Hot Topic, a chain of stores that specializes in teen fashion favorites like body jewelry, and purple and green hair dye, took in $44 million in 1997, according to Forbes magazine. The shop at Charleston Town Center does a booming business.

Amber Henderson, 16, a junior at Herbert Hoover High School, said she even found her sheer, black prom dress at the Charleston store -- not to mention her friend's spiked choker and another friend's black cape, all prom accessories.

Despite the popularity, teenagers still claim that they do it to be different.

"I think it's unique," Kelli said.

People fear what they don't know

Donna Runion said all three of her children began dressing totally in black when they reached Stonewall Jackson Junior High.

"I was a little concerned about how they wanted everything to be black," she said.

When she broached the subject with her children -- now 14, 16 and 20 -- they told her it was for protection.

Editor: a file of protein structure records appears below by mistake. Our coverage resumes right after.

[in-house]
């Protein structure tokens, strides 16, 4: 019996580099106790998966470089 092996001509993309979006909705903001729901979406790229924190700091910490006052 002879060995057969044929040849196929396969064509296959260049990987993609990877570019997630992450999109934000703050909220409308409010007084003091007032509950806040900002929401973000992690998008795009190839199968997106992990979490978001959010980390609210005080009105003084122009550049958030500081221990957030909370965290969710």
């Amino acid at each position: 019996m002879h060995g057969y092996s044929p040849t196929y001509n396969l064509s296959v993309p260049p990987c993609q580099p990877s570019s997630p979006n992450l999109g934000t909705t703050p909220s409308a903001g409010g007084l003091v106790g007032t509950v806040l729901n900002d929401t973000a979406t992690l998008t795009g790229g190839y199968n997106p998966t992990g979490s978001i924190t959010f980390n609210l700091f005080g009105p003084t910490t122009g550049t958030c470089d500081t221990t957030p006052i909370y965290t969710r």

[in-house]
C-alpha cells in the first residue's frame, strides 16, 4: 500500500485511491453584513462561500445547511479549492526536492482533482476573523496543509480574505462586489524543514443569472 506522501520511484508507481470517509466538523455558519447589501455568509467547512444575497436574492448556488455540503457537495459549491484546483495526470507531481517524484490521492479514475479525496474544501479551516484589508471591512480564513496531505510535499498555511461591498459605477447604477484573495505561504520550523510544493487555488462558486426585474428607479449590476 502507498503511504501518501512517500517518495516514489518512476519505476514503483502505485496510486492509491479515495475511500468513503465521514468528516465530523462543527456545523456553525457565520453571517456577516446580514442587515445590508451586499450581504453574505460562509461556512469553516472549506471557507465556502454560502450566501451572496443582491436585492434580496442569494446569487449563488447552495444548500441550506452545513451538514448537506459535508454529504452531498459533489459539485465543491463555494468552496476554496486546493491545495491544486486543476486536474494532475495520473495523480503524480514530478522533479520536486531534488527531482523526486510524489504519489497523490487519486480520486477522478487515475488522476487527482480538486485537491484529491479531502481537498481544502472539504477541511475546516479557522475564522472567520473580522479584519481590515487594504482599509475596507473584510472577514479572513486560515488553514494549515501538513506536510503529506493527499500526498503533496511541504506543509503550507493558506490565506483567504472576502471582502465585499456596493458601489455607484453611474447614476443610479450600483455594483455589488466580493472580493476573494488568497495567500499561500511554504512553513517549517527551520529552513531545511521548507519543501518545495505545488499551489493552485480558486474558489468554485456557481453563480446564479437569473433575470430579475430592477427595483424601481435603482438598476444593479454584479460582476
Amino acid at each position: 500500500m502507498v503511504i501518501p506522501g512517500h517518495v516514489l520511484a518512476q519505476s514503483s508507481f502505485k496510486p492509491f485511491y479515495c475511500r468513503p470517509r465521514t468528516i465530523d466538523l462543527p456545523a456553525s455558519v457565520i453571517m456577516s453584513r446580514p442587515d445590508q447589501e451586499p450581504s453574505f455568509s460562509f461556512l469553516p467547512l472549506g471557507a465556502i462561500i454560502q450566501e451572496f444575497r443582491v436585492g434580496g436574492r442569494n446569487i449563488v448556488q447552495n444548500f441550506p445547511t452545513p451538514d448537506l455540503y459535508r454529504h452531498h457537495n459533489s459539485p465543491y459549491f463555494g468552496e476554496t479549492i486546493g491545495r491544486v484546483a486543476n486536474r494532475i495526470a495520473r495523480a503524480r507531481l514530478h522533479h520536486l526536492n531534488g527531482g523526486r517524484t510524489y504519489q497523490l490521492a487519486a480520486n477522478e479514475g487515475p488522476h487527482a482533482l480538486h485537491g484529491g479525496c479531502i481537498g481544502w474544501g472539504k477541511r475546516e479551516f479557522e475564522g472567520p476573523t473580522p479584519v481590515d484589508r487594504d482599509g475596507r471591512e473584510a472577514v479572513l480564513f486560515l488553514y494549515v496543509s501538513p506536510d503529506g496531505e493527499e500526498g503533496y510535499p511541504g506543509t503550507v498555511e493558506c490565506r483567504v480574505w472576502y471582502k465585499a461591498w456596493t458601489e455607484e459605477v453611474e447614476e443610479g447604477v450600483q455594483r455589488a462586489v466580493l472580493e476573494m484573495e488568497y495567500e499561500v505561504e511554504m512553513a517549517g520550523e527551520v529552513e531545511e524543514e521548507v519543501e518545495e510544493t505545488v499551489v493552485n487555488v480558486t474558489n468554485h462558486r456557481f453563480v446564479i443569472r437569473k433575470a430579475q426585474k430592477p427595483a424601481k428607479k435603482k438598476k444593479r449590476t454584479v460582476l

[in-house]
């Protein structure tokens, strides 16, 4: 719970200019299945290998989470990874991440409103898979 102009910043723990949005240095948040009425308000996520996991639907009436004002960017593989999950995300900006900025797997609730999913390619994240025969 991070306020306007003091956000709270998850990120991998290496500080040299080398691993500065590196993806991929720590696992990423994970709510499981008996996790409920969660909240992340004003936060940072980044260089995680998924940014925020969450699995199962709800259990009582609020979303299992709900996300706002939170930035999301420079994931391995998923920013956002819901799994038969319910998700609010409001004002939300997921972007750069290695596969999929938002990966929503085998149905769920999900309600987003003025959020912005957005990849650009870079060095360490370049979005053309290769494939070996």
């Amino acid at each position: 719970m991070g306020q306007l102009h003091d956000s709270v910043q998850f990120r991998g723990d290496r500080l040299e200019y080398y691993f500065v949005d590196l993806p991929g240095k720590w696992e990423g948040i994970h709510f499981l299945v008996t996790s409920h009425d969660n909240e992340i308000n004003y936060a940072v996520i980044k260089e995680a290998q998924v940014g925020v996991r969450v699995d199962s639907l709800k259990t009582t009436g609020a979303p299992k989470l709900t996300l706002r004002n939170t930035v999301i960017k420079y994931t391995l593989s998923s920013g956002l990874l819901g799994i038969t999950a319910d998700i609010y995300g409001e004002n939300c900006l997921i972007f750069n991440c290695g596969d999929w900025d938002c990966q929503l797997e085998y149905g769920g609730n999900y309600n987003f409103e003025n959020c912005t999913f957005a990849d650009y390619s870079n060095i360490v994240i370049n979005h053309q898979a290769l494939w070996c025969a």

"They told me that if they dress this way, the rich kids and preppies will leave them alone," she said.

Before they changed their appearance, Runion said, she was always being called about fights at school.

"Now they're dressing in black and people don't call me," she said. "People fear what they don't know -- it's not that he was in a gang or anything."

Runion said that when she heard about the Littleton, Colo., shootings she warned Marlin to be careful about what he said and did. The trench coat he'd been wearing since the seventh grade was likely to evoke some unkind emotions at school.